Checking the connectivity of controller node with all target Instances using command –>
ansible -m ping all
Checking the list of all target hosts using command –>
ansible --list-hosts all
5) In Ansible World, creating Roles for various activities is always a smart practise in terms of effective administration and testing.
Ansible Roles are similar to work space folders that contain various files such as variables, tasks, and so on. As for our task, we must use the following command to create two separate roles, one for setting the webserver and the other for configuring the HAPROXY Load Balancer.
ansible-galaxy init role_name
We have to provide the path of destination where we created the roles to ansible configuration file .
We can see all the roles we created using the command –>
6) Now, let’s go to the heart of our problem: the HAPROXY Load Balancer.
We need to deploy the HAPROXY load balancer service on the AWS Instance we established, but there are a few adjustments we need to make to the HAPROXY cfg file first. To do this, I first installed the HAPROXY software on the controller node and made the following changes to the cfg file.
To install HAPROXY software use command ->
yum install haproxy -y
Changing some part in HAPROXY cfg file –>
We update the frontend main field to 8080 to bind and expose the HAPROXY load balancer to the public world, as seen in the above haproxy.cfg file. The load balancer must first know their back end servers, target instances, or nodes in order to do load balancing.
Since we changed the backend app field, the targets we configured as AWS web server instances should now automatically register with the HAPROXY load balancer.
This also allows us to work more quickly because we don’t have to manually register the instances with the HAPROXY load balancer.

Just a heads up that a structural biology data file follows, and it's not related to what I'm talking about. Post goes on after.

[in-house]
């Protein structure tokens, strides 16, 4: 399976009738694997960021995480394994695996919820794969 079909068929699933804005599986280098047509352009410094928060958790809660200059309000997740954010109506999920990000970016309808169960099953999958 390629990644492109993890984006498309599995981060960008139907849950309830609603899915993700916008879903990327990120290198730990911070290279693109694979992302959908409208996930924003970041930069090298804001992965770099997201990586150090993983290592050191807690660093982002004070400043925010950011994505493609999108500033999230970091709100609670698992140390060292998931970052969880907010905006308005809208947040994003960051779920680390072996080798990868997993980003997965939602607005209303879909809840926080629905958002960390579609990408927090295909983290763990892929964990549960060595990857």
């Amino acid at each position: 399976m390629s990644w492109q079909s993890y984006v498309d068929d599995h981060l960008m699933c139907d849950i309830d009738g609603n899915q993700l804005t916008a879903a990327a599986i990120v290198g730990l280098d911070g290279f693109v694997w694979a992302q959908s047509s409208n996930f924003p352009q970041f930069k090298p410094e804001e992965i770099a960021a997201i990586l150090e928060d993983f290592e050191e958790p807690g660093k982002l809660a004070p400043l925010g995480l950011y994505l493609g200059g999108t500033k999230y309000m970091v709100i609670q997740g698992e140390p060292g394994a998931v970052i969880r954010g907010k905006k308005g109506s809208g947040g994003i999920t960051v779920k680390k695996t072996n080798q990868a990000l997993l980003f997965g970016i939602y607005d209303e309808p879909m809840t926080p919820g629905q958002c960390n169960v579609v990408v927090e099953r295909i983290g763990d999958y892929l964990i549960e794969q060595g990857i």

7) To complete our responsibilities, we must also now employ the roles we defined. We also utilize the role we defined called webserver to configure web server on the instances we run on AWS. The tasks folder in this role contains the main.yml file. We must also write the task for installing and launching httpd services on instances in the main.yml file.
8) We also utilize the same role we generated named lb for HAPROXY load balancer setup on AWS Instance created. For configuring HAPROXY load balancer on AWS Instance, we must write the task in the main.yml file located in the tasks folder.
Handler file for HAPROXY Load Balancer –>
9) Finally, the roles for the web server and the HAPROXY load balancer have been correctly set. Now we also develop a task3.yml playbook that handles the configuration of the web server and HAPROXY Load Balancer on AWS Instances.
One click the entire setup of deployment of HAPROXY Load Balancer and Web server on AWS done as shown below .
10) Now go to the AWS GUI Console and login to the Load Balancer Instance using SSH to test if Ansible correctly configured the HAPROXY services.
Finally we also see that HAPROXY services are properly configured and are in running status . Besides It Going inside haproxy.cfg file we can see that all the web server Instances we launch using Ansible has registered as Target Nodes or Target Instances for HAPROXY load balancer .
11) At last we can also see the load balancing of web server Instances by HAPROXY Load Balancer using public ip of Load Balancer Instance .
Related Articles: How to deploy Haproxy load balancer on AWS using Ansible